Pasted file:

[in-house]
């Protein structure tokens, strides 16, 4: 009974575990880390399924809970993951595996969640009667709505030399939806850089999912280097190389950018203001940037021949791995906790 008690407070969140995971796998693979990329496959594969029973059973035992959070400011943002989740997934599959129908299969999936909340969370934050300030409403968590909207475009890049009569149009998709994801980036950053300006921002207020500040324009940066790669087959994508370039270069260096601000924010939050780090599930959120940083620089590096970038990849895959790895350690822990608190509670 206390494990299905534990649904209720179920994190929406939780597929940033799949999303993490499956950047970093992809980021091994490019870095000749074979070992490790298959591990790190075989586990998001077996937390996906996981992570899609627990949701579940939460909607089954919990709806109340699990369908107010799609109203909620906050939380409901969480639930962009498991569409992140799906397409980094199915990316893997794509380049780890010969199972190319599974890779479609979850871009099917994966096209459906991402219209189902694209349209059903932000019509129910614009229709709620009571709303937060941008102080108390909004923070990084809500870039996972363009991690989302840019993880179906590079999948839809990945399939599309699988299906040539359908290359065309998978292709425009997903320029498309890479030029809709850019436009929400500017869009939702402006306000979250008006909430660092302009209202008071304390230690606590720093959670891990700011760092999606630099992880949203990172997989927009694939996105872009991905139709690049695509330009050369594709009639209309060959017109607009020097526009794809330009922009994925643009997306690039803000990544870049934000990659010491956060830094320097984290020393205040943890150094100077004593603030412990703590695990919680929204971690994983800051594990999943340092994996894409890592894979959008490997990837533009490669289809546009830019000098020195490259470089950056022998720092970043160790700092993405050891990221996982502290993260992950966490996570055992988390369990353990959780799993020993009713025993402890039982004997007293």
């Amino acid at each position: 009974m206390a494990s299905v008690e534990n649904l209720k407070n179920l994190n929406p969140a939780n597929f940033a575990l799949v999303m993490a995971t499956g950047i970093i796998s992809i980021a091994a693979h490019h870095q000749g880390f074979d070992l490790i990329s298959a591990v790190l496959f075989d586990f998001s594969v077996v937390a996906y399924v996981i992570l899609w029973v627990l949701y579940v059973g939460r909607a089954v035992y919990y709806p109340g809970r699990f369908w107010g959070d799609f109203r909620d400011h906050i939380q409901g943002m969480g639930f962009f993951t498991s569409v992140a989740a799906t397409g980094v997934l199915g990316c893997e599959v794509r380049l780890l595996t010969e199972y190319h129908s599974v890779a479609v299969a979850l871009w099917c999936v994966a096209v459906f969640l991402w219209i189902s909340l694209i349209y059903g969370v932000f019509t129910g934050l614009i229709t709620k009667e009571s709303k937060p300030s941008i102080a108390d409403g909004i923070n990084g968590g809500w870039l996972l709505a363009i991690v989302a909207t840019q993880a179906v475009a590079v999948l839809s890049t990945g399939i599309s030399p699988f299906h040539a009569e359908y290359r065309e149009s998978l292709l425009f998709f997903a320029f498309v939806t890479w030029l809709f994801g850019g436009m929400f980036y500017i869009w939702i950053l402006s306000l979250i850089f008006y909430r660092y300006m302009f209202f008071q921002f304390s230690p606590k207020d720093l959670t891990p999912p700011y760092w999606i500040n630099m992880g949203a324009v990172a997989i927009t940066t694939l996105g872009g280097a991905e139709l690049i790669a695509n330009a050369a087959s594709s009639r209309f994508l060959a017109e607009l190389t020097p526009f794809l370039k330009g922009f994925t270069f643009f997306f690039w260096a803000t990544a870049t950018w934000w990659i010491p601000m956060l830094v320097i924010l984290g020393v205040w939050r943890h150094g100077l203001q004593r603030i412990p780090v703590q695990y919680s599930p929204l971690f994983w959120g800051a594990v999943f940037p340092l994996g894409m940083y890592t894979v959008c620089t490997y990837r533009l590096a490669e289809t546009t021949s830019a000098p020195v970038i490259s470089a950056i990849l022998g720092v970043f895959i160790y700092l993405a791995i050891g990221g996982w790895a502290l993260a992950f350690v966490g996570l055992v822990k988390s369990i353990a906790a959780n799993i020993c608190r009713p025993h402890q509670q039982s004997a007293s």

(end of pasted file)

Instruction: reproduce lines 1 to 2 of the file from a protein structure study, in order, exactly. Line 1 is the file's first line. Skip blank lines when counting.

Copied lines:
[in-house]
């Protein structure tokens, strides 16, 4: 009974575990880390399924809970993951595996969640009667709505030399939806850089999912280097190389950018203001940037021949791995906790 008690407070969140995971796998693979990329496959594969029973059973035992959070400011943002989740997934599959129908299969999936909340969370934050300030409403968590909207475009890049009569149009998709994801980036950053300006921002207020500040324009940066790669087959994508370039270069260096601000924010939050780090599930959120940083620089590096970038990849895959790895350690822990608190509670 206390494990299905534990649904209720179920994190929406939780597929940033799949999303993490499956950047970093992809980021091994490019870095000749074979070992490790298959591990790190075989586990998001077996937390996906996981992570899609627990949701579940939460909607089954919990709806109340699990369908107010799609109203909620906050939380409901969480639930962009498991569409992140799906397409980094199915990316893997794509380049780890010969199972190319599974890779479609979850871009099917994966096209459906991402219209189902694209349209059903932000019509129910614009229709709620009571709303937060941008102080108390909004923070990084809500870039996972363009991690989302840019993880179906590079999948839809990945399939599309699988299906040539359908290359065309998978292709425009997903320029498309890479030029809709850019436009929400500017869009939702402006306000979250008006909430660092302009209202008071304390230690606590720093959670891990700011760092999606630099992880949203990172997989927009694939996105872009991905139709690049695509330009050369594709009639209309060959017109607009020097526009794809330009922009994925643009997306690039803000990544870049934000990659010491956060830094320097984290020393205040943890150094100077004593603030412990703590695990919680929204971690994983800051594990999943340092994996894409890592894979959008490997990837533009490669289809546009830019000098020195490259470089950056022998720092970043160790700092993405050891990221996982502290993260992950966490996570055992988390369990353990959780799993020993009713025993402890039982004997007293």